India Amarteifio Thinks Queen Charlotte's Taboo Topics Make The Show Beautiful

The Netflix drama "Queen Charlotte: A Bridgerton Story," a six-part prequel to "Bridgerton," premiered in its entirety on May 4 and has since earned a 94% approval rating from critics at Rotten Tomatoes. The prequel introduces India Amarteifio as the young Queen Charlotte (played by Golda Rosheuvel in "Bridgerton," and in flash-forward scenes in the prequel) newly arrived from Germany to take the hand of King George (Corey Mylchreest). Stephanie Archer of Film Inquiry heaped praise on the two actors who play Charlotte, giving them much of the credit for the show's luster.

"Amarteifio is what makes the series a success, especially in its early moments," Archer wrote. "She emulates the performance of Rosheuvel, transversing time while making the performance uniquely her own."

Amarteifio thinks the show shines brightest in its willingness to look at some darker universal issues that span the centuries between the time of George and Charlotte's reign and the filming of the series, including concerns regarding race, gender identity, sexuality, and mental wellness. Amarteifio told InStyle she particularly appreciated the show's sensitive treatment of George's struggles with mental illness.

"I think what's beautiful about our show is that we get to delve into really important topics that are not spoken about, maybe a bit more taboo ... I think whatever takes over George, obviously, and is very real to him but is an invisible kind of affliction, [which] is very important at the moment, especially for young men, talking about issues. I think Corey does an amazing job in portraying him."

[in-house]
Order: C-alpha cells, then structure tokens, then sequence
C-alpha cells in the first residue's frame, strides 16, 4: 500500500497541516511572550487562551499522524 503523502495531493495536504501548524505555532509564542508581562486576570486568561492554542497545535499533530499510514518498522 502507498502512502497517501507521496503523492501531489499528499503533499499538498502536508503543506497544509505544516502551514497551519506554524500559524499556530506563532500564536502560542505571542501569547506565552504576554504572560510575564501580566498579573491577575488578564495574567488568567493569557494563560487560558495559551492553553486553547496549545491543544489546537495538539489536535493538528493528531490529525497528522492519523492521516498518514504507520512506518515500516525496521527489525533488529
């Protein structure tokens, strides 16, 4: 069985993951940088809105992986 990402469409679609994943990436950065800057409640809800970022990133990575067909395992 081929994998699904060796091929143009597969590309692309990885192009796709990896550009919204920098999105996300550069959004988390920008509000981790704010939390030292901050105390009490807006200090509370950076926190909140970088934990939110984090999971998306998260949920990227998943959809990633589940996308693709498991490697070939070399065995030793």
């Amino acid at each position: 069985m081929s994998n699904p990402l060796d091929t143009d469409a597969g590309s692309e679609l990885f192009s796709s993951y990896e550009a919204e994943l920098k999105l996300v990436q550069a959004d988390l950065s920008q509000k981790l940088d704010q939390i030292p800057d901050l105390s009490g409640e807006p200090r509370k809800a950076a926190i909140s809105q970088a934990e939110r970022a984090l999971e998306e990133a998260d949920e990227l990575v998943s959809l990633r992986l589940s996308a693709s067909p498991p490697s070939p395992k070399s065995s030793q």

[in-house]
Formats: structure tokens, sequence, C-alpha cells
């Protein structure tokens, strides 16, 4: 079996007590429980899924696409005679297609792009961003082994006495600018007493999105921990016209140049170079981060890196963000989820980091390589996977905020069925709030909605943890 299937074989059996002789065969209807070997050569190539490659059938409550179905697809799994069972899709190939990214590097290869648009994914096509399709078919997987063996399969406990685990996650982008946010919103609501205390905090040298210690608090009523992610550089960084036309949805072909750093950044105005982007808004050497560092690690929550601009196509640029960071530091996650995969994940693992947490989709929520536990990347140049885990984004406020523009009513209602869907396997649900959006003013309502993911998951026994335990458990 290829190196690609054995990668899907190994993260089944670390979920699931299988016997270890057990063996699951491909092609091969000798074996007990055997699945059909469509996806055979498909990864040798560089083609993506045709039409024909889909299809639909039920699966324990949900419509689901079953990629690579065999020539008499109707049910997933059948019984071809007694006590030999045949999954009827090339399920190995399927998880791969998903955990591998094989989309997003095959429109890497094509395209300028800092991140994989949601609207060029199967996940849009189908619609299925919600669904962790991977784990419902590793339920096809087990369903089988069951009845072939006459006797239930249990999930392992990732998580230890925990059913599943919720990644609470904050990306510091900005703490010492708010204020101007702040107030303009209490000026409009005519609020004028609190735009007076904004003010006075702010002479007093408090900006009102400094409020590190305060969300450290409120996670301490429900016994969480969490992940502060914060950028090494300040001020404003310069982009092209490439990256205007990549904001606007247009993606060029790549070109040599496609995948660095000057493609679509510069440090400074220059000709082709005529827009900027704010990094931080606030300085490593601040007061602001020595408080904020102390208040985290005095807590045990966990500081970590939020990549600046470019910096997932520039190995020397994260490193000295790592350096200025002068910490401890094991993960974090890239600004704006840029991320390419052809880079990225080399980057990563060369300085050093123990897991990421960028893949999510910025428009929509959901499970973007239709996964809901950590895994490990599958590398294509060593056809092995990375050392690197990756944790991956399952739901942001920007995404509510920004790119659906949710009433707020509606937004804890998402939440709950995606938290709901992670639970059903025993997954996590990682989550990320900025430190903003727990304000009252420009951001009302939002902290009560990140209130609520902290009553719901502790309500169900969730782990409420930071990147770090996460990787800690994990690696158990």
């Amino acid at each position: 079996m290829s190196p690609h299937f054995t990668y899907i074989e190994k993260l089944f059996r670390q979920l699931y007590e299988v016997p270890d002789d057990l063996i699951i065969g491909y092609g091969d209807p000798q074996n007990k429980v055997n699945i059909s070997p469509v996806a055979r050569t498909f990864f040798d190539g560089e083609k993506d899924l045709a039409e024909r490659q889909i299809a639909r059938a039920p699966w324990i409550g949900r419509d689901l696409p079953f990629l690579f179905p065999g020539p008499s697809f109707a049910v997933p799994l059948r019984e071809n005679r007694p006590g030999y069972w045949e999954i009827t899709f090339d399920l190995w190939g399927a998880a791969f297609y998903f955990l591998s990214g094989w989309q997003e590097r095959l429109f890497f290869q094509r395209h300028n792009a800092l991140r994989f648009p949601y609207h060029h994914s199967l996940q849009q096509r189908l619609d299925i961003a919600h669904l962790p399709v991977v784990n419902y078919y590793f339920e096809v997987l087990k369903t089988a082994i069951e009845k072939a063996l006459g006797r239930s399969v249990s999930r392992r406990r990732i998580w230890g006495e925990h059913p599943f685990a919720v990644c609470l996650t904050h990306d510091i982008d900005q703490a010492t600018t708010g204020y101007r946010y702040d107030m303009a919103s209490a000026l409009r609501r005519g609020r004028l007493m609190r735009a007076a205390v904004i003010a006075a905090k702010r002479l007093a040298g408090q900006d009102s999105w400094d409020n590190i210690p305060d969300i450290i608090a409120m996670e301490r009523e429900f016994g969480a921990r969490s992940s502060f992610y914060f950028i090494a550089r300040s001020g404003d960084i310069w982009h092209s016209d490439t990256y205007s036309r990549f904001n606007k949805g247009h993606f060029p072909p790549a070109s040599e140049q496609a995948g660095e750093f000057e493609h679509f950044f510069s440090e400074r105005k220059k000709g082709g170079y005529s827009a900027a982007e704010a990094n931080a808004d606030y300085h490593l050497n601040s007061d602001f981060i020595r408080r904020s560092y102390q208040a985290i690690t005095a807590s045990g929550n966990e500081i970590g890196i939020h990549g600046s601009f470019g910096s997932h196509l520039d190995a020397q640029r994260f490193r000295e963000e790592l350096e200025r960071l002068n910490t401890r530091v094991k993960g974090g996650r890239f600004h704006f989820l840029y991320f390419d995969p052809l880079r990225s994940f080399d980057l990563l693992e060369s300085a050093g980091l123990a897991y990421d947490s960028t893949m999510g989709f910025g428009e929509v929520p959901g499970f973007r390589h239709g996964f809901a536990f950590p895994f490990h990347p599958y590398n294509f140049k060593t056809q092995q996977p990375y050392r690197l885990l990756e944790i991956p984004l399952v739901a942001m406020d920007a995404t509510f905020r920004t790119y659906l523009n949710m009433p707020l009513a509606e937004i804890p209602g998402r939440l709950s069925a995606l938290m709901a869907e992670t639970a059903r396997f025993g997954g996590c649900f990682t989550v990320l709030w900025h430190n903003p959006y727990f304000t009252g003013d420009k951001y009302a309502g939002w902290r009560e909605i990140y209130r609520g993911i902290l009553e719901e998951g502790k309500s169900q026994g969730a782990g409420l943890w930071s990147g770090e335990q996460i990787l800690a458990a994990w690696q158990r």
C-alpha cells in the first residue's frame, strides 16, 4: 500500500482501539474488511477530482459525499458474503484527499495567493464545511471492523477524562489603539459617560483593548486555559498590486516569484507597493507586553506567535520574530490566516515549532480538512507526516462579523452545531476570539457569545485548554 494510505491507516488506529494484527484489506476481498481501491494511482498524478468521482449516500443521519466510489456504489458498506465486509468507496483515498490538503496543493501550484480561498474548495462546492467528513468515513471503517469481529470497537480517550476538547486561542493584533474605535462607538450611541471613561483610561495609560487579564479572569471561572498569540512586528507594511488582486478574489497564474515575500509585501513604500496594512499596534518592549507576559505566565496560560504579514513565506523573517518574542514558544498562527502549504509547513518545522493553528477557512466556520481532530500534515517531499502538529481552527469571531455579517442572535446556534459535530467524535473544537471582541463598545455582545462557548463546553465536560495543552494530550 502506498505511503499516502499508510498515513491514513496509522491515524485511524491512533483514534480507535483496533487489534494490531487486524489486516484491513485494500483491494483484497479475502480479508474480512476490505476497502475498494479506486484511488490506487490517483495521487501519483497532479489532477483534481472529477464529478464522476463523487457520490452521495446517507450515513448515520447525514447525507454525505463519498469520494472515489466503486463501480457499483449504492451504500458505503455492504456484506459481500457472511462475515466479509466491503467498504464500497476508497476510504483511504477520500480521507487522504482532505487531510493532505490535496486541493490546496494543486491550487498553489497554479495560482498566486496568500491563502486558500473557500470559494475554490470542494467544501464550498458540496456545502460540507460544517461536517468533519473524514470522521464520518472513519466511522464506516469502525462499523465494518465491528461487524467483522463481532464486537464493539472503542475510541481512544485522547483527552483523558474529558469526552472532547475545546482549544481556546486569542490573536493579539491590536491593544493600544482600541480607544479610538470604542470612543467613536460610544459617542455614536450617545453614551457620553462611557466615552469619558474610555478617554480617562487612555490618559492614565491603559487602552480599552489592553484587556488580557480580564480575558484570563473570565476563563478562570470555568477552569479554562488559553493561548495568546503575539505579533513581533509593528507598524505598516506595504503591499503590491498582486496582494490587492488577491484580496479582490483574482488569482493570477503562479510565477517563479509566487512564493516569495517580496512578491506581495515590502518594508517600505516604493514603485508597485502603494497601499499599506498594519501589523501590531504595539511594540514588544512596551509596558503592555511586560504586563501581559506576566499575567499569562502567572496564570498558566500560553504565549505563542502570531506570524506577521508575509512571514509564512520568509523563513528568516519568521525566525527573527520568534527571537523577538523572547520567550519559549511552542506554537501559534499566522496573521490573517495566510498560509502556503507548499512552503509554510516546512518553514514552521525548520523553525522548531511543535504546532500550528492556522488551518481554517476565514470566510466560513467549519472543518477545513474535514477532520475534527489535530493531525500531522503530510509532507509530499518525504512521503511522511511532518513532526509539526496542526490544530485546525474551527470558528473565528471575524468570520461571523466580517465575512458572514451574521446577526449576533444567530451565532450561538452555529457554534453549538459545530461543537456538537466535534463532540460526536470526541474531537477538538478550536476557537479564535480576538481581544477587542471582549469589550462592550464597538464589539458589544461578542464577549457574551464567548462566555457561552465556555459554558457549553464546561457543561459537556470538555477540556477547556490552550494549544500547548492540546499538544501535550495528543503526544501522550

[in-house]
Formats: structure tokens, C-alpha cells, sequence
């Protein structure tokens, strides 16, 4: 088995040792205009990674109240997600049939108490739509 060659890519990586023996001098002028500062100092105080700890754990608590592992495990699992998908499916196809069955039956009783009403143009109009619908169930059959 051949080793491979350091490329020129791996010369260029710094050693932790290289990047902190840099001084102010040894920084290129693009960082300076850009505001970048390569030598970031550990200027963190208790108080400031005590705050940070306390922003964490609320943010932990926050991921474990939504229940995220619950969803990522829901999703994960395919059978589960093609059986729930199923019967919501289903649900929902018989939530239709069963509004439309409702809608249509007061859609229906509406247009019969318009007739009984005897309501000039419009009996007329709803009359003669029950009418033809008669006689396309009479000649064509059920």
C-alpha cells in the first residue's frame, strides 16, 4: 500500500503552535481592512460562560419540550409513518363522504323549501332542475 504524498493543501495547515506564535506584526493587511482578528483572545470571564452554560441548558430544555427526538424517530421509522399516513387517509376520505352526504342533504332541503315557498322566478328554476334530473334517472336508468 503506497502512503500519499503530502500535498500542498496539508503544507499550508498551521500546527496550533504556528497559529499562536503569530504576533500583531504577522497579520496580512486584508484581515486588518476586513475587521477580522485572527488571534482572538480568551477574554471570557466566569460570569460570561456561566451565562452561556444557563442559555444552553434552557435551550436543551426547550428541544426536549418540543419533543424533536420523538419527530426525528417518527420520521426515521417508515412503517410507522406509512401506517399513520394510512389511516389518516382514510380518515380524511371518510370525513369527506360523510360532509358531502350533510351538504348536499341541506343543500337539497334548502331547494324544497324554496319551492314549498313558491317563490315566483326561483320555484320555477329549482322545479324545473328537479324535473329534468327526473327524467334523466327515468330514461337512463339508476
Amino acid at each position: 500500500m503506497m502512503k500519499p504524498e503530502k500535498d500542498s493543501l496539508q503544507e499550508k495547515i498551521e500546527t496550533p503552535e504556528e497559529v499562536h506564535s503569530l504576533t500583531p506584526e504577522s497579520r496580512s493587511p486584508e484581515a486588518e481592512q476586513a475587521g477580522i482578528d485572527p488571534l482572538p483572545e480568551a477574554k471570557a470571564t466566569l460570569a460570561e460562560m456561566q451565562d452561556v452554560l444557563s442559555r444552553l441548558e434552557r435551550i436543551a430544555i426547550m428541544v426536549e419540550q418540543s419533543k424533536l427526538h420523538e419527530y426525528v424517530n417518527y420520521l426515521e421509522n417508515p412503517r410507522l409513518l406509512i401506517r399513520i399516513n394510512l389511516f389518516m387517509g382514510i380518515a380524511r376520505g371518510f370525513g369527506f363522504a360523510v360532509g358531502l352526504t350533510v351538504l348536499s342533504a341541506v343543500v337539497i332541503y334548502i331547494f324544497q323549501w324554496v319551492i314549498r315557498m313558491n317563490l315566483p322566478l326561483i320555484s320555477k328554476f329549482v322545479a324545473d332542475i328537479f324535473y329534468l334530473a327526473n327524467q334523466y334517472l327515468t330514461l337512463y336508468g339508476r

India Amarteifio also appreciates the diversity in the cast of Queen Charlotte: A Bridgerton Story

India Amarteifio also said she appreciates the significance of having diversity among the cast, especially in a series that takes place more than two centuries in the past. "It's so important," Amarteifio said. "Not only just for actors to have more strings to their bow in the sense of the genres that they can tap into and they can play with, but just for little girls and boys to see themselves represented in any way, shape, or form, especially for young Black children. Period pieces [were] never really a genre that was open for me." 

She added that series creator Shonda Rhimes deserves credit for introducing that diversity to "Queen Charlotte: A Bridgerton Story" as she has done with her other successful endeavors like "Grey's Anatomy," "Scandal," and "Station 19." 

I think that is what is great about Shonda, as well,"  Amarteifio said. "She consciously makes the effort to involve everyone in her projects, which, hopefully, in years to come, won't have to be such a big deal." She had additional praise for Rhimes, saying the legendary showrunner and writer had made herself available to the up-and-coming stars of "Queen Charlotte" as a friend and mentor during production. "She is wonderful and just so giving of her time and everything that she bestows," Amarteifio said. "She's very happy to share, which is amazing... she was just really supportive of us."